(RFE/RL) — U.S. President Donald Trump blasted a U.S. District Court judge who suspended his revised travel order, accusing him of “unprecedented judicial overreach.”
U.S. District Judge Derrick Watson issued a decision blocking the order late March 15, hours before it was due to take effect, saying he found a strong likelihood the order would be ruled unconstitutional and would cause “irreparable injury” to the state of Hawaii and its citizens.
The executive order aimed to temporarily bar refugees as well as travelers from six predominantly Muslim countries from entering the United States. It was due to go into effect on March 16.
“This is in the opinion of many an unprecedented judicial overreach,” Trump said after the judge acted, telling a rally in Nashville, Tennessee, that suspending a “watered down” order designed to keep terrorists out of the country “makes us look weak.”
Trump vowed to fight the decision and take it all the way to the Supreme Court, if necessary. “We’re going to win” the legal battle, he told supporters.
“The constitution gave the president the power to suspend immigration when he deems it to be in the national interest of our country,” he said.
The suspended order, signed on March 6, was a revision of Trump’s original January 27 order, which would have barred visitors from Iraq as well as legal U.S. residents from six predominantly Muslim countries who hold “green cards.”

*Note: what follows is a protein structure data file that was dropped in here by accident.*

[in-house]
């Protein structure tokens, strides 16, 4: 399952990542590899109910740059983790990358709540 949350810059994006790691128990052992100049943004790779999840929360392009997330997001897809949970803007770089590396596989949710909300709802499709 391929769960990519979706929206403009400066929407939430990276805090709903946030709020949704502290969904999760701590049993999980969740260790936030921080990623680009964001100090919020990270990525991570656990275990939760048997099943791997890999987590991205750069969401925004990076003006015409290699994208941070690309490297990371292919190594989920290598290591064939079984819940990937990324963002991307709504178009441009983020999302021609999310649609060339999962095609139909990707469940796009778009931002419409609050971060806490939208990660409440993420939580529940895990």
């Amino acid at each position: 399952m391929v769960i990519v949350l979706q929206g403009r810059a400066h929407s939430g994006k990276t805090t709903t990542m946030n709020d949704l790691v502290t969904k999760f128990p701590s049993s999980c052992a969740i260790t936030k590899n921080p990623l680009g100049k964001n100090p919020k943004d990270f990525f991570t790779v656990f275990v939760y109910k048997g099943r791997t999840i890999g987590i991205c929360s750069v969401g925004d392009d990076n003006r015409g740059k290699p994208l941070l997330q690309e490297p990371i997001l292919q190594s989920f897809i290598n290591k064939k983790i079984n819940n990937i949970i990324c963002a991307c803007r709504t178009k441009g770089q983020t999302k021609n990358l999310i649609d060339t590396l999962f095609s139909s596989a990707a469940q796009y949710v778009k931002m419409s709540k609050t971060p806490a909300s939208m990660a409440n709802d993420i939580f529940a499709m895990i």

The targeted countries in the revised order are Iran, Syria, Sudan, Somalia, Libya, and Yemen. Both the original order and the revised one also temporarily barred all refugees from the United States.
The Hawaii judge, who was appointed by former President Barack Obama, was highly critical of even the more narrowly written order, saying it relied on “questionable evidence supporting the government’s national security motivation.”
He said Hawaii’s argument that the ban violates the U.S. Constitution’s First Amendment protection against religious discrimination is likely to succeed in the courts.
An objective observer “would conclude that the Executive Order was issued with a purpose to disfavor a particular religion,” Watson wrote, adding that targeting the six Middle Eastern and African countries “likewise targets Islam” because their Muslim populations range from 90.7 percent to 99.8 percent.
The judge noted that Trump explicitly frames his proposed actions on immigration in religious language and cited a March 2016 interview in which Trump said, “I think Islam hates us.”
Hawaii was not the only state trying to stop the travel order. More than half a dozen states have filed court challenges.
U.S. courts in Maryland, Washington state, and Hawaii all heard arguments on March 15, and are also expected to rule soon on whether the order should be allowed to stand.
The Department of Justice called Watson’s ruling “flawed both in reasoning and in scope,” and insisted that the court did not give sufficient weight to the president’s broad legal authority in national security matters.
“The Department will continue to defend this Executive Order in the courts,” it said.
U.S. House Speaker Paul Ryan said the ban was needed to improve vetting of people entering the United States and prevent terrorist attacks. He said he had no doubt that it would be upheld eventually by higher courts.
Watson’s order is only temporary until the broader arguments in the case can be heard under an expedited hearing schedule before his court.